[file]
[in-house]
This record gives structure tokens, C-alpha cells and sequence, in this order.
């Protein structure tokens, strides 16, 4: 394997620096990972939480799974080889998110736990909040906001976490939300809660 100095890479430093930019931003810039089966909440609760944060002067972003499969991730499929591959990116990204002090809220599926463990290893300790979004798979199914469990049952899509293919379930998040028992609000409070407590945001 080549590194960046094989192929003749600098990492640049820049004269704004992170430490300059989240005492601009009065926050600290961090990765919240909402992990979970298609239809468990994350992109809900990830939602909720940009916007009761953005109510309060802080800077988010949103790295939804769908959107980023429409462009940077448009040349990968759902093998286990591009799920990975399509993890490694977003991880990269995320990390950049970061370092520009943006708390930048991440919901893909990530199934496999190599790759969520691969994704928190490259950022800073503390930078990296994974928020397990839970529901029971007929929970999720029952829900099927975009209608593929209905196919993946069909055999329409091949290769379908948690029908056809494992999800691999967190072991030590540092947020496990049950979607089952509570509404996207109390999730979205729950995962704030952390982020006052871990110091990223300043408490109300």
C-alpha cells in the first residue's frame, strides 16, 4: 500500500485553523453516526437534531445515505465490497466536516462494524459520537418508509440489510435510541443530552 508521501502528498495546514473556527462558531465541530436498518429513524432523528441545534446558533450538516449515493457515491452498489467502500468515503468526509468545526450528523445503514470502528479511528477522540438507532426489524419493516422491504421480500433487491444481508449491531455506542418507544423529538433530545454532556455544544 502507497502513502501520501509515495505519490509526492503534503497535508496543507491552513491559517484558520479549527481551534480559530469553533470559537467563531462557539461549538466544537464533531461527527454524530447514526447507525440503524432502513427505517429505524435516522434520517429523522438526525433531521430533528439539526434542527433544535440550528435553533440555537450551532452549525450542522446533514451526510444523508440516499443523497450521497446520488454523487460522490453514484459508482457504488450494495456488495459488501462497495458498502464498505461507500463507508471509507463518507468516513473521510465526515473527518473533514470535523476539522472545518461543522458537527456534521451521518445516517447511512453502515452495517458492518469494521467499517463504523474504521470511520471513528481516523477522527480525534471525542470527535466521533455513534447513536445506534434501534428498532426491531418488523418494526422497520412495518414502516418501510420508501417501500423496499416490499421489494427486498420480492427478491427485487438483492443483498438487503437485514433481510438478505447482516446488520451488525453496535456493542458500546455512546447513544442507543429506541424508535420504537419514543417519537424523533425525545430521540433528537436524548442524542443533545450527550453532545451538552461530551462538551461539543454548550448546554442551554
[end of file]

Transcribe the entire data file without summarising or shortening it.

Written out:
[in-house]
This record gives structure tokens, C-alpha cells and sequence, in this order.
């Protein structure tokens, strides 16, 4: 394997620096990972939480799974080889998110736990909040906001976490939300809660 100095890479430093930019931003810039089966909440609760944060002067972003499969991730499929591959990116990204002090809220599926463990290893300790979004798979199914469990049952899509293919379930998040028992609000409070407590945001 080549590194960046094989192929003749600098990492640049820049004269704004992170430490300059989240005492601009009065926050600290961090990765919240909402992990979970298609239809468990994350992109809900990830939602909720940009916007009761953005109510309060802080800077988010949103790295939804769908959107980023429409462009940077448009040349990968759902093998286990591009799920990975399509993890490694977003991880990269995320990390950049970061370092520009943006708390930048991440919901893909990530199934496999190599790759969520691969994704928190490259950022800073503390930078990296994974928020397990839970529901029971007929929970999720029952829900099927975009209608593929209905196919993946069909055999329409091949290769379908948690029908056809494992999800691999967190072991030590540092947020496990049950979607089952509570509404996207109390999730979205729950995962704030952390982020006052871990110091990223300043408490109300």
C-alpha cells in the first residue's frame, strides 16, 4: 500500500485553523453516526437534531445515505465490497466536516462494524459520537418508509440489510435510541443530552 508521501502528498495546514473556527462558531465541530436498518429513524432523528441545534446558533450538516449515493457515491452498489467502500468515503468526509468545526450528523445503514470502528479511528477522540438507532426489524419493516422491504421480500433487491444481508449491531455506542418507544423529538433530545454532556455544544 502507497502513502501520501509515495505519490509526492503534503497535508496543507491552513491559517484558520479549527481551534480559530469553533470559537467563531462557539461549538466544537464533531461527527454524530447514526447507525440503524432502513427505517429505524435516522434520517429523522438526525433531521430533528439539526434542527433544535440550528435553533440555537450551532452549525450542522446533514451526510444523508440516499443523497450521497446520488454523487460522490453514484459508482457504488450494495456488495459488501462497495458498502464498505461507500463507508471509507463518507468516513473521510465526515473527518473533514470535523476539522472545518461543522458537527456534521451521518445516517447511512453502515452495517458492518469494521467499517463504523474504521470511520471513528481516523477522527480525534471525542470527535466521533455513534447513536445506534434501534428498532426491531418488523418494526422497520412495518414502516418501510420508501417501500423496499416490499421489494427486498420480492427478491427485487438483492443483498438487503437485514433481510438478505447482516446488520451488525453496535456493542458500546455512546447513544442507543429506541424508535420504537419514543417519537424523533425525545430521540433528537436524548442524542443533545450527550453532545451538552461530551462538551461539543454548550448546554442551554